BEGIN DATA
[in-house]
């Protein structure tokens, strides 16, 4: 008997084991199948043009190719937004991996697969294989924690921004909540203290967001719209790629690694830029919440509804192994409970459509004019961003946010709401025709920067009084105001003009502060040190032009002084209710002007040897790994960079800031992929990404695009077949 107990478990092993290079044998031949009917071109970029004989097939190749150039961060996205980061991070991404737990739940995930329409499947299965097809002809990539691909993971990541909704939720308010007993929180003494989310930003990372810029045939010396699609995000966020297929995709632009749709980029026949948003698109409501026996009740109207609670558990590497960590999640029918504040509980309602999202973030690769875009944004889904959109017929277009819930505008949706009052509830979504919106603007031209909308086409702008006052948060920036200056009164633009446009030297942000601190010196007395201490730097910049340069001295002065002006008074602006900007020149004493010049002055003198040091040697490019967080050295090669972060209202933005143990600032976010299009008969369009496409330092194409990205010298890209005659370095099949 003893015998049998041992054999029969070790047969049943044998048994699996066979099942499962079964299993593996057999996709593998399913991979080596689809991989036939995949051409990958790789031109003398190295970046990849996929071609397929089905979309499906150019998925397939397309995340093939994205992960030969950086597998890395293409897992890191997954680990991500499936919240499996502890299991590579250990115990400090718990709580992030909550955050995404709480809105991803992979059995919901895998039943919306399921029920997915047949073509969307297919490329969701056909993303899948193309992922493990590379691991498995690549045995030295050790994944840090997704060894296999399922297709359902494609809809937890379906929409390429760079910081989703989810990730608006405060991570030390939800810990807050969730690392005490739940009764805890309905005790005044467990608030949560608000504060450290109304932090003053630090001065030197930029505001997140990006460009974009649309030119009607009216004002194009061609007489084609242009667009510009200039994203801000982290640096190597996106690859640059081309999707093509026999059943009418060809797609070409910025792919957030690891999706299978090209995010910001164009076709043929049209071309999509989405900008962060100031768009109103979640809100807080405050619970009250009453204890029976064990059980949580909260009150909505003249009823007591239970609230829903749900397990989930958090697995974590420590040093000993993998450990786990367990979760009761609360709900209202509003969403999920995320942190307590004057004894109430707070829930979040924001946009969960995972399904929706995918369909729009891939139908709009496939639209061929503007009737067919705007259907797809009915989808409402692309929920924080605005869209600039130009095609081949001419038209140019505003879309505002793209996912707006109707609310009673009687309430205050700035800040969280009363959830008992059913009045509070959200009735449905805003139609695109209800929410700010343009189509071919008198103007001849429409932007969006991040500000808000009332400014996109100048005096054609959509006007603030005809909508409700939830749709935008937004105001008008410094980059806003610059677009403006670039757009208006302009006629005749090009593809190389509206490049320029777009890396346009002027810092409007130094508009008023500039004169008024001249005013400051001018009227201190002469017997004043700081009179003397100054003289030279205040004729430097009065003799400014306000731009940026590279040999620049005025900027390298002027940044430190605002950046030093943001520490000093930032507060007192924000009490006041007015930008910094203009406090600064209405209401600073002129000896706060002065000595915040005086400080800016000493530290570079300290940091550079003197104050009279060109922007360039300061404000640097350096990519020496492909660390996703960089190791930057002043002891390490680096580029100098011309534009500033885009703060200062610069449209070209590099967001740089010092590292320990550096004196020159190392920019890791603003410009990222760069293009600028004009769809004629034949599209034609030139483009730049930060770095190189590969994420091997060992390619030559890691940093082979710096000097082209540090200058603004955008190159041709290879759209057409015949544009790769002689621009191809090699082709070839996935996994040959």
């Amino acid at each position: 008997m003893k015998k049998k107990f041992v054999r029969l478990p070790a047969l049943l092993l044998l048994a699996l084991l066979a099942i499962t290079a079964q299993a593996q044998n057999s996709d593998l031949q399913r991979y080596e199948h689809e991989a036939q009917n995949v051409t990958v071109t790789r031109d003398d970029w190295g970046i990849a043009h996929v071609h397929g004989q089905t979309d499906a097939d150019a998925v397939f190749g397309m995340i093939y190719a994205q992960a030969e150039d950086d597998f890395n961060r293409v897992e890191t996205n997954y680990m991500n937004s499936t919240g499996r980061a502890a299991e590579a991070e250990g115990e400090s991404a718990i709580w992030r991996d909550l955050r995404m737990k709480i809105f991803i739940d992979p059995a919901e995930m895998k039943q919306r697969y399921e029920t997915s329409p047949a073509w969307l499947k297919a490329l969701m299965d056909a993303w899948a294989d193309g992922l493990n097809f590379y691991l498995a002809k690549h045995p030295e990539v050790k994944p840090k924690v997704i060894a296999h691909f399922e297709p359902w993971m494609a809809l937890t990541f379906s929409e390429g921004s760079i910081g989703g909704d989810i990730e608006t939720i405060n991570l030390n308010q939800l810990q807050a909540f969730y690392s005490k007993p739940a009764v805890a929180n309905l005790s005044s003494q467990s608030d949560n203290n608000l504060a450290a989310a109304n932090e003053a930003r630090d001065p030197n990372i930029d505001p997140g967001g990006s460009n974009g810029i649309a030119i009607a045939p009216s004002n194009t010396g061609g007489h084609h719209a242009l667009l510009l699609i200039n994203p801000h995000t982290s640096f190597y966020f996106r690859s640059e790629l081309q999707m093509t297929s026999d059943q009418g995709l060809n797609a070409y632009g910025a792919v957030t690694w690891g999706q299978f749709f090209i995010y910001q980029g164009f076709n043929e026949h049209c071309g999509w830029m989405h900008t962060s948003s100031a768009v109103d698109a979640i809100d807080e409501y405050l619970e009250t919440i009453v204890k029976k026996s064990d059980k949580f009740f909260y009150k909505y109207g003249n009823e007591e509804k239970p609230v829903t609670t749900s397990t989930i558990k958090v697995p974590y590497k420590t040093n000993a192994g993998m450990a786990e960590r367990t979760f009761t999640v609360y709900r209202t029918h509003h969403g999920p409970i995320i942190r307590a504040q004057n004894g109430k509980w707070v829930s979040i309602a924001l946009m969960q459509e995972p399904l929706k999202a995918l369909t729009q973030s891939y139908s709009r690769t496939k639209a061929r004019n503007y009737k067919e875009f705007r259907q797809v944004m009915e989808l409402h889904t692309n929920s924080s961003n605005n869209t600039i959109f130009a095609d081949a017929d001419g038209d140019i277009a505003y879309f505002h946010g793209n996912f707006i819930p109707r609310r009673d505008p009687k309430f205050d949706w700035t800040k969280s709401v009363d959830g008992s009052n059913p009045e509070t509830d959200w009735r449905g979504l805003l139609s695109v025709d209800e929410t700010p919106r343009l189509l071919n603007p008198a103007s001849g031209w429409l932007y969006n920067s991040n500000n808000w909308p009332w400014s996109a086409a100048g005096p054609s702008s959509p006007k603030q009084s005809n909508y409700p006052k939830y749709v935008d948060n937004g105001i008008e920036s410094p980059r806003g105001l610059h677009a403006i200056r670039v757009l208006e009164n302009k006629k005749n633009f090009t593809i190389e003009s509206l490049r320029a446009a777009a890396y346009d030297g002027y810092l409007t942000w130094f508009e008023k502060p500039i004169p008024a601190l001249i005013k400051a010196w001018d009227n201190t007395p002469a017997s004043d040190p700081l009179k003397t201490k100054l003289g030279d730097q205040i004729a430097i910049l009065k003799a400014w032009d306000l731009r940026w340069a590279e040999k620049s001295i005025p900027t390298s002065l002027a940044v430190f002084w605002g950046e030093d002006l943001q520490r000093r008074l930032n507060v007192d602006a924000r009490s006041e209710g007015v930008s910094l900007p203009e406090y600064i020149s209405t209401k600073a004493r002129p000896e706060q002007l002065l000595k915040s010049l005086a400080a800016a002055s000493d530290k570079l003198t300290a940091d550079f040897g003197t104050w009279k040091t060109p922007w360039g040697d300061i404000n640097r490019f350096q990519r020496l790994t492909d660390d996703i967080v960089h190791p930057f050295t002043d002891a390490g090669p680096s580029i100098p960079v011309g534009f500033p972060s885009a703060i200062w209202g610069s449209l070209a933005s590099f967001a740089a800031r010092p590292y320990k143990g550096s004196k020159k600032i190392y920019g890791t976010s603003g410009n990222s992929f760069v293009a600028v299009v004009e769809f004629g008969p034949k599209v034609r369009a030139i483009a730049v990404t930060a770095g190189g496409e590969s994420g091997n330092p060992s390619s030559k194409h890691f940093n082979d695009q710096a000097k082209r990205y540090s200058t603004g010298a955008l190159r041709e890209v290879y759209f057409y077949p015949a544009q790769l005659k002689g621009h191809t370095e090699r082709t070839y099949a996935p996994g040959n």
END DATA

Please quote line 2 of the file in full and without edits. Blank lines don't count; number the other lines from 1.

């Protein structure tokens, strides 16, 4: 008997084991199948043009190719937004991996697969294989924690921004909540203290967001719209790629690694830029919440509804192994409970459509004019961003946010709401025709920067009084105001003009502060040190032009002084209710002007040897790994960079800031992929990404695009077949 107990478990092993290079044998031949009917071109970029004989097939190749150039961060996205980061991070991404737990739940995930329409499947299965097809002809990539691909993971990541909704939720308010007993929180003494989310930003990372810029045939010396699609995000966020297929995709632009749709980029026949948003698109409501026996009740109207609670558990590497960590999640029918504040509980309602999202973030690769875009944004889904959109017929277009819930505008949706009052509830979504919106603007031209909308086409702008006052948060920036200056009164633009446009030297942000601190010196007395201490730097910049340069001295002065002006008074602006900007020149004493010049002055003198040091040697490019967080050295090669972060209202933005143990600032976010299009008969369009496409330092194409990205010298890209005659370095099949 003893015998049998041992054999029969070790047969049943044998048994699996066979099942499962079964299993593996057999996709593998399913991979080596689809991989036939995949051409990958790789031109003398190295970046990849996929071609397929089905979309499906150019998925397939397309995340093939994205992960030969950086597998890395293409897992890191997954680990991500499936919240499996502890299991590579250990115990400090718990709580992030909550955050995404709480809105991803992979059995919901895998039943919306399921029920997915047949073509969307297919490329969701056909993303899948193309992922493990590379691991498995690549045995030295050790994944840090997704060894296999399922297709359902494609809809937890379906929409390429760079910081989703989810990730608006405060991570030390939800810990807050969730690392005490739940009764805890309905005790005044467990608030949560608000504060450290109304932090003053630090001065030197930029505001997140990006460009974009649309030119009607009216004002194009061609007489084609242009667009510009200039994203801000982290640096190597996106690859640059081309999707093509026999059943009418060809797609070409910025792919957030690891999706299978090209995010910001164009076709043929049209071309999509989405900008962060100031768009109103979640809100807080405050619970009250009453204890029976064990059980949580909260009150909505003249009823007591239970609230829903749900397990989930958090697995974590420590040093000993993998450990786990367990979760009761609360709900209202509003969403999920995320942190307590004057004894109430707070829930979040924001946009969960995972399904929706995918369909729009891939139908709009496939639209061929503007009737067919705007259907797809009915989808409402692309929920924080605005869209600039130009095609081949001419038209140019505003879309505002793209996912707006109707609310009673009687309430205050700035800040969280009363959830008992059913009045509070959200009735449905805003139609695109209800929410700010343009189509071919008198103007001849429409932007969006991040500000808000009332400014996109100048005096054609959509006007603030005809909508409700939830749709935008937004105001008008410094980059806003610059677009403006670039757009208006302009006629005749090009593809190389509206490049320029777009890396346009002027810092409007130094508009008023500039004169008024001249005013400051001018009227201190002469017997004043700081009179003397100054003289030279205040004729430097009065003799400014306000731009940026590279040999620049005025900027390298002027940044430190605002950046030093943001520490000093930032507060007192924000009490006041007015930008910094203009406090600064209405209401600073002129000896706060002065000595915040005086400080800016000493530290570079300290940091550079003197104050009279060109922007360039300061404000640097350096990519020496492909660390996703960089190791930057002043002891390490680096580029100098011309534009500033885009703060200062610069449209070209590099967001740089010092590292320990550096004196020159190392920019890791603003410009990222760069293009600028004009769809004629034949599209034609030139483009730049930060770095190189590969994420091997060992390619030559890691940093082979710096000097082209540090200058603004955008190159041709290879759209057409015949544009790769002689621009191809090699082709070839996935996994040959």